January 04, 2007


David C. Driskell: Artist and Scholar. By Julie L. McGee. Pomegranate. $45.

     At some point in the future – the near future, one hopes – artists will be judged entirely on their work and the impressions it makes on viewers, not on their backgrounds and interests, and certainly not on their skin color.  But we are not quite at that point yet, so this excellent study of David Driskell’s considerable artistic accomplishments is built around the fact that Driskell is an important proponent of African American art, is himself African American, and is an academic advocate of African American studies.

     With an artist as good as Driskell, this is something of a shame, because his works can and do stand on their own, making a strong impression even if you know nothing of their provenance.  Yes, some of his scenes clearly focus on African and African American experiences, but just as many are decidedly race-neutral.  The wonderfully multicolored “Antique Rocker” of 1978, for example, is an acrylic-on-canvas painting that makes a very strong visual impression, while “The Beautiful Dust” (1980, egg tempera and collage on paper) is one of several works in which a sun rises above abstract landscapes that are vaguely and effectively evocative.

     Art historian Julie McGee, who spent more than a decade teaching art history and Africana studies at Bowdoin College in Brunswick, Maine, clearly admires Driskell to the point of hagiography.  McGee has assembled a thorough and fascinating book that focuses as much on Driskell the man as on Driskell the artist, with numerous photos of Driskell complementing the self-portraits, and with lengthy discussions of Driskell’s prestige in areas from the academic to the political (he was awarded the National Humanities Medal by President Clinton in 2000).  And the book is very handsome to look at, including excellent reproductions of nearly 200 color and black-and-white images.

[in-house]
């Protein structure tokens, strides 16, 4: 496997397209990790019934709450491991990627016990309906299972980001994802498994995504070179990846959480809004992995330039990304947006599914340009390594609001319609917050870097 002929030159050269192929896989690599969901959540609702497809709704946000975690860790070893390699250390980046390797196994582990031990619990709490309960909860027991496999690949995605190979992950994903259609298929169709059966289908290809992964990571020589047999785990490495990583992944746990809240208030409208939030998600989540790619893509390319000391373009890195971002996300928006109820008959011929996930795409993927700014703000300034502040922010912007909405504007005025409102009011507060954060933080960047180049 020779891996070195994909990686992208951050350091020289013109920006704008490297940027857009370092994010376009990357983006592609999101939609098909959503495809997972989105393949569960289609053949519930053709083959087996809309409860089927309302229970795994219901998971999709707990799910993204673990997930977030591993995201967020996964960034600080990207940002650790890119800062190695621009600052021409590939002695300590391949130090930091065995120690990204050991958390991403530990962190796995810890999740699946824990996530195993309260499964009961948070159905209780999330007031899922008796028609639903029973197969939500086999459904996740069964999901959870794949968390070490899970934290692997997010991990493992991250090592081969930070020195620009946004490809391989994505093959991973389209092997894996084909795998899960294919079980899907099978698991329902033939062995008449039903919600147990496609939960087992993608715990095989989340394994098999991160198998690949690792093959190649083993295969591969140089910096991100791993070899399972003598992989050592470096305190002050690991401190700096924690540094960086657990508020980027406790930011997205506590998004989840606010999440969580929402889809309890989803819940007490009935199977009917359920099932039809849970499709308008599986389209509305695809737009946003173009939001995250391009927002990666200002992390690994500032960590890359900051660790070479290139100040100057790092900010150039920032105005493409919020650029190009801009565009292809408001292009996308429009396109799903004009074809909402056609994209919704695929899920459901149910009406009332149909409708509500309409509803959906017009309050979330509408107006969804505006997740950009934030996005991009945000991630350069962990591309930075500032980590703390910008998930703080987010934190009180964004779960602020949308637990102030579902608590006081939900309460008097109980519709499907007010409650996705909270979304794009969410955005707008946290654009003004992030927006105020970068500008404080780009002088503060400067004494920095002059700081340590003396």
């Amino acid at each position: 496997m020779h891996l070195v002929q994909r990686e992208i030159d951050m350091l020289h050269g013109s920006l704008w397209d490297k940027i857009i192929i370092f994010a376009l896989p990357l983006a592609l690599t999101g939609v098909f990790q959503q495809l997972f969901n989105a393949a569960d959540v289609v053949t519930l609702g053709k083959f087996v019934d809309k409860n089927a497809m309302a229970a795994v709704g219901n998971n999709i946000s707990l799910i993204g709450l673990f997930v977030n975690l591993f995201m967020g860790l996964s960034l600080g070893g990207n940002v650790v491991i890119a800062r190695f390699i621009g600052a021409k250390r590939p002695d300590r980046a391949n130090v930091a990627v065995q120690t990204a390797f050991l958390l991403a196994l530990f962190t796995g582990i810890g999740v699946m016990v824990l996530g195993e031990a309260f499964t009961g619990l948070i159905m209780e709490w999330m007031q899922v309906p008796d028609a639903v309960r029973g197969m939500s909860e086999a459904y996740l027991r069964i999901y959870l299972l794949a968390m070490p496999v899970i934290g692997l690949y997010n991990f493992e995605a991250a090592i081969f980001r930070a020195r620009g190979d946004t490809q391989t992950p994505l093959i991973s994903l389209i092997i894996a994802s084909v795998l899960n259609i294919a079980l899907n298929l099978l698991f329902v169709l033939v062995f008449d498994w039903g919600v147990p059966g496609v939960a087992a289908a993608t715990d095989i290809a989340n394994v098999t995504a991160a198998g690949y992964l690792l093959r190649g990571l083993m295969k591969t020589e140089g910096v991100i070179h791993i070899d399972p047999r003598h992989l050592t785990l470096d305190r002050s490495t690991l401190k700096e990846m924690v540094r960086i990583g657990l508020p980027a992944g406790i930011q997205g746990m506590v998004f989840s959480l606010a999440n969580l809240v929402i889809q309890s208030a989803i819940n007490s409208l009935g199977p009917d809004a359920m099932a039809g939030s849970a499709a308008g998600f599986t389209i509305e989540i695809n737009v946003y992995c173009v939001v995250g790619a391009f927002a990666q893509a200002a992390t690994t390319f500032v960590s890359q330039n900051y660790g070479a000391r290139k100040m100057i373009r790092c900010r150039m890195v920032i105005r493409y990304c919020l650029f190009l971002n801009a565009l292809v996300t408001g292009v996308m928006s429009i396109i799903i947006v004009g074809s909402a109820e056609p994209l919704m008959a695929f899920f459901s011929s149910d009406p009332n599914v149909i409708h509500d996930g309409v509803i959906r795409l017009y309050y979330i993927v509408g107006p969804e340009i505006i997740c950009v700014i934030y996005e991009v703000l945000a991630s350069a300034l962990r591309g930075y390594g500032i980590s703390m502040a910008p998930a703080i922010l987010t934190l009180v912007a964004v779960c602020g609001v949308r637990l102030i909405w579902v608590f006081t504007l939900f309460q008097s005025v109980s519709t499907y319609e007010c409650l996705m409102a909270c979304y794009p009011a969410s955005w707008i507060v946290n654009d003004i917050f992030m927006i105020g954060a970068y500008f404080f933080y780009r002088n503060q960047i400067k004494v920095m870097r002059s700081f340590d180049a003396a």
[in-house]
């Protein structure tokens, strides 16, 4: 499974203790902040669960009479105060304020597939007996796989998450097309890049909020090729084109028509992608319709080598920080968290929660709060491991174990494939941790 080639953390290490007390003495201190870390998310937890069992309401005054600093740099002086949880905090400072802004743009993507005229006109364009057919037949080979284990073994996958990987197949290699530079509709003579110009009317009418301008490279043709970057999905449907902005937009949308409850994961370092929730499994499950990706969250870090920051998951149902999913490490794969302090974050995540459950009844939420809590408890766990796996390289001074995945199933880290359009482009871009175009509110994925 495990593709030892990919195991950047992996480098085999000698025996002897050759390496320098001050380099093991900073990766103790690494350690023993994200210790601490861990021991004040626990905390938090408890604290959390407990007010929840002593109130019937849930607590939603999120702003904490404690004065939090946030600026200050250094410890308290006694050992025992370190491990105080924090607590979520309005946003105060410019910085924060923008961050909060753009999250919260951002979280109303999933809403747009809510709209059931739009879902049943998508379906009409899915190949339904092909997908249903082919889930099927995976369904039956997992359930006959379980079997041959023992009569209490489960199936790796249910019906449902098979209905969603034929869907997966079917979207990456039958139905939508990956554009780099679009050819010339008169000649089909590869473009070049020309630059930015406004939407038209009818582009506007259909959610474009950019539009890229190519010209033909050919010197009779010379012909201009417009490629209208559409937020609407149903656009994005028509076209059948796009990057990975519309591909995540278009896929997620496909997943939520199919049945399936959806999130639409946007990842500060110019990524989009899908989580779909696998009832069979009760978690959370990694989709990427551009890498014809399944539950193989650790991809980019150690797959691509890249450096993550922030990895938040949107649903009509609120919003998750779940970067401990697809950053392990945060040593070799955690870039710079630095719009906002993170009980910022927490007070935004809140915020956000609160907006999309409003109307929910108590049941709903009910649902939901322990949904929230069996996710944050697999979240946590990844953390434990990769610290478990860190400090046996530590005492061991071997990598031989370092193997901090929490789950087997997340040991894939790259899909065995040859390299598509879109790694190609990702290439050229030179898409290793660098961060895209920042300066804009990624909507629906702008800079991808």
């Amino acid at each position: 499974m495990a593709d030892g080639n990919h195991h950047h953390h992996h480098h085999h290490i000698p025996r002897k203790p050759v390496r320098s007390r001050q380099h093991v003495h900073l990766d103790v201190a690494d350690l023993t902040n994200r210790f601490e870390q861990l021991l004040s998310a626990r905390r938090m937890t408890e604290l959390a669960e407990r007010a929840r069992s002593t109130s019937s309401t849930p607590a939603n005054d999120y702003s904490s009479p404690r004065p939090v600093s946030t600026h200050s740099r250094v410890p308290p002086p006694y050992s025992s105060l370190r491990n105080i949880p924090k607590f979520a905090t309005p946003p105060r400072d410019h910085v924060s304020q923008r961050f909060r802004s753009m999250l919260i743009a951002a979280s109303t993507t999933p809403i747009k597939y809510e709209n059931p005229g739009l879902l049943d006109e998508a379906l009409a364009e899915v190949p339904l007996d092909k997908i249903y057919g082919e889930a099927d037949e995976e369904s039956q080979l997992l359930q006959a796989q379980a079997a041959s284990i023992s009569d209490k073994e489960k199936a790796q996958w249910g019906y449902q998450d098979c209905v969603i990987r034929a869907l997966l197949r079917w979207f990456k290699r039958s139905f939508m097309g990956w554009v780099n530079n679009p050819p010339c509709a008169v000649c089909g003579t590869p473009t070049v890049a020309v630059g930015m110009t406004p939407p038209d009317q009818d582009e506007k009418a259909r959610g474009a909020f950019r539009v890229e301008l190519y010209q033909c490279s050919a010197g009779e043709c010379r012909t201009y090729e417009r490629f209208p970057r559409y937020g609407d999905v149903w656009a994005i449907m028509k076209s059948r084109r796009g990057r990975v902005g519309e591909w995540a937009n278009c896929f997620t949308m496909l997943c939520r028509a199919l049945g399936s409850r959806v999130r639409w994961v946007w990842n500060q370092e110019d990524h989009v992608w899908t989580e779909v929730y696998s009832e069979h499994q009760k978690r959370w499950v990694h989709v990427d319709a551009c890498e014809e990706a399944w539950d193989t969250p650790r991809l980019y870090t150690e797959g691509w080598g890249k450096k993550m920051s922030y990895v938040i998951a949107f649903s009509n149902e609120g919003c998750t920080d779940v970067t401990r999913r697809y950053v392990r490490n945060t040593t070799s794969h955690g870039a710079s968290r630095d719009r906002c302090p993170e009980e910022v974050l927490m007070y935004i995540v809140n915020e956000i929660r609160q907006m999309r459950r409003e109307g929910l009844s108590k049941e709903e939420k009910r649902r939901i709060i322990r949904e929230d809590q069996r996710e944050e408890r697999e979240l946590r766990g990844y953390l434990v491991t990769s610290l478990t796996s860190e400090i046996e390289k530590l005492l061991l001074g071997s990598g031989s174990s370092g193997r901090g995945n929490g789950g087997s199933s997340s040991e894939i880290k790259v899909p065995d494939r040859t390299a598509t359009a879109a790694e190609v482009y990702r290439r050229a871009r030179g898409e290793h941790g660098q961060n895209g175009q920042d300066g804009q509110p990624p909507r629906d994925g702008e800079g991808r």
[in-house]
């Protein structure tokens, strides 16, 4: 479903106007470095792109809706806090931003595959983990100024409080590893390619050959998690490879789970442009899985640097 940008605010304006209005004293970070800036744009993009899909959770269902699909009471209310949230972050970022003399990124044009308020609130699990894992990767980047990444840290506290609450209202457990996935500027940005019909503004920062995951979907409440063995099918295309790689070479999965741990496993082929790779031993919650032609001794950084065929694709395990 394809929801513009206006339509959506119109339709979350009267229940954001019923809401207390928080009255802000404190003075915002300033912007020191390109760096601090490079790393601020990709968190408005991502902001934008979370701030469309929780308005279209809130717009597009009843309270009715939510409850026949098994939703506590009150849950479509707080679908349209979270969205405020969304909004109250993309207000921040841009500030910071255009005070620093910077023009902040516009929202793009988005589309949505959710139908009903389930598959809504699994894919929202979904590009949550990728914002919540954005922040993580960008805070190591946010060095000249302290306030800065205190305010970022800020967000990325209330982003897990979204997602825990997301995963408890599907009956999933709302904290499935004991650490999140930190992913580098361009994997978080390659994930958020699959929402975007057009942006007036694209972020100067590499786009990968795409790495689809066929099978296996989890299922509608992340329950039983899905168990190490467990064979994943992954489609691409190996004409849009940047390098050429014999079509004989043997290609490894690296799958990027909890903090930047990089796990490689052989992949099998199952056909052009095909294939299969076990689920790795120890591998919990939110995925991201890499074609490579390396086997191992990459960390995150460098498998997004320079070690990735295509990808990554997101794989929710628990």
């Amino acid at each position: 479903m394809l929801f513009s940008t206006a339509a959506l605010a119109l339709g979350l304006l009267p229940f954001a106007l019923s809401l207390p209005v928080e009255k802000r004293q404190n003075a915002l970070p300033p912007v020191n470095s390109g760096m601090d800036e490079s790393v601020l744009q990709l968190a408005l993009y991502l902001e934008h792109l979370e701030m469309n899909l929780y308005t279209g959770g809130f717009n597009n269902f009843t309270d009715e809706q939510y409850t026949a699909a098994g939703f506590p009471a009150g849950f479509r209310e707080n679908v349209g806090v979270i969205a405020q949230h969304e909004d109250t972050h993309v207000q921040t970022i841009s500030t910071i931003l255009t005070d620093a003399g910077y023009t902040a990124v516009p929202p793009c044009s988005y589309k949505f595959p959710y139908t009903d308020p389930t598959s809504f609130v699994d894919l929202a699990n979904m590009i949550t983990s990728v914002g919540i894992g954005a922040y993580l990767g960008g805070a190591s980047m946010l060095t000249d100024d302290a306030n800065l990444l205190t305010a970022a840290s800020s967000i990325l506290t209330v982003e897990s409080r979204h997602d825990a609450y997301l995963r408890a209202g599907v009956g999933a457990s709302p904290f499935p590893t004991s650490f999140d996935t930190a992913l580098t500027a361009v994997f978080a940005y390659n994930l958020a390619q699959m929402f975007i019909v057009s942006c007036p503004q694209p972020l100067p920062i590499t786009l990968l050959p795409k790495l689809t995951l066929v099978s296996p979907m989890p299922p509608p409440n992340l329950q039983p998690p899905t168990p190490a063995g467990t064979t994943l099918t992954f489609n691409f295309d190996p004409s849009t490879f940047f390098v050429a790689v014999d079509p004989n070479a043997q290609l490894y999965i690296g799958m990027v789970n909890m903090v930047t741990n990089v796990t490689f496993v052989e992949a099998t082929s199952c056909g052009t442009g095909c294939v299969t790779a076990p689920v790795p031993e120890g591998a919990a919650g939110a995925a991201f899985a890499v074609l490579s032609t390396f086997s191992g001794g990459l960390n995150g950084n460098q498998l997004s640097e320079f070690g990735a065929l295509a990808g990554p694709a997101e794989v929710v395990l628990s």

Yet for all his accomplishments, Driskell is not a household name, so the target audience of this book – which contains a great deal of writing about Driskell in its 216 pages – would seem to be mostly in academia or in areas where people focus on artists specifically because of their relationship to the African and African American experience.  And this is too bad.  It is probably naïve to hope that art can always transcend racial boundaries, but it certainly can do so in some cases, and Driskell’s happens to be one of them.  The ambiguous skin color of Christ in the oil painting, “Behold Thy Son” (1956), matters not at all: this is a striking image that reaches into and beyond religious feeling.  The unusual and lovely “Winter Tree” (1962, encaustic on canvas) is a semi-abstract piece that enthralls simply because it is.  The more overtly political and “black” works here, such as “Of Thee I Sing” (1968, acrylic and collage on Masonite) are actually less effective than, for example, the lovely “House in Hyattsville” (a 1978 watercolor), which reaches out to people of every skin tone and every political persuasion.  David Driskell is a remarkable artist – a remarkable African American artist, yes, but in this case (and in perhaps a great many cases), the qualifier limits the man unfairly.

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